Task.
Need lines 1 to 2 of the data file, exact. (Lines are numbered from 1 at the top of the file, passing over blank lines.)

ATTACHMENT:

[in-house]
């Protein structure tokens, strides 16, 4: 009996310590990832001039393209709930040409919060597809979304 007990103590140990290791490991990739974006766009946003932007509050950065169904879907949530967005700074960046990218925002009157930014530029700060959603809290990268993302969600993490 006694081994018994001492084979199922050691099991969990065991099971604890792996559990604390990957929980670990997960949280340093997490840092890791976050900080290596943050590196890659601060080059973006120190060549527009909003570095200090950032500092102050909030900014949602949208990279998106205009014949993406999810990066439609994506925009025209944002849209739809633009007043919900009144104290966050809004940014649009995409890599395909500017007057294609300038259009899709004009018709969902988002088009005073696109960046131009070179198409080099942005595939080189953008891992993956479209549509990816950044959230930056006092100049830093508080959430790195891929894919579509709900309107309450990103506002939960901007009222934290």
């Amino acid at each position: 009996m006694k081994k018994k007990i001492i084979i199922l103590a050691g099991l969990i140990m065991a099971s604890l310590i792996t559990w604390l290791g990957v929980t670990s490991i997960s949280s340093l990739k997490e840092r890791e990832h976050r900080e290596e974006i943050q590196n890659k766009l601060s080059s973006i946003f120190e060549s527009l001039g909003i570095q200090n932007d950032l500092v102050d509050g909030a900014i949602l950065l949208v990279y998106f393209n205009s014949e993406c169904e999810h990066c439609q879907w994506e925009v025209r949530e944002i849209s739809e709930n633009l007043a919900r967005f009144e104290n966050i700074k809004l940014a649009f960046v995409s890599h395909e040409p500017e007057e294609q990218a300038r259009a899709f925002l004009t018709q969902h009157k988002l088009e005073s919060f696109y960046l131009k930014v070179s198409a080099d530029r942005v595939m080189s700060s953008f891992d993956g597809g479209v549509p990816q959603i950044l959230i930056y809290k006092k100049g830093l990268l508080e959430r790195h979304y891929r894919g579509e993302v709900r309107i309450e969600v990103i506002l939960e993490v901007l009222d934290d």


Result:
[in-house]
């Protein structure tokens, strides 16, 4: 009996310590990832001039393209709930040409919060597809979304 007990103590140990290791490991990739974006766009946003932007509050950065169904879907949530967005700074960046990218925002009157930014530029700060959603809290990268993302969600993490 006694081994018994001492084979199922050691099991969990065991099971604890792996559990604390990957929980670990997960949280340093997490840092890791976050900080290596943050590196890659601060080059973006120190060549527009909003570095200090950032500092102050909030900014949602949208990279998106205009014949993406999810990066439609994506925009025209944002849209739809633009007043919900009144104290966050809004940014649009995409890599395909500017007057294609300038259009899709004009018709969902988002088009005073696109960046131009070179198409080099942005595939080189953008891992993956479209549509990816950044959230930056006092100049830093508080959430790195891929894919579509709900309107309450990103506002939960901007009222934290």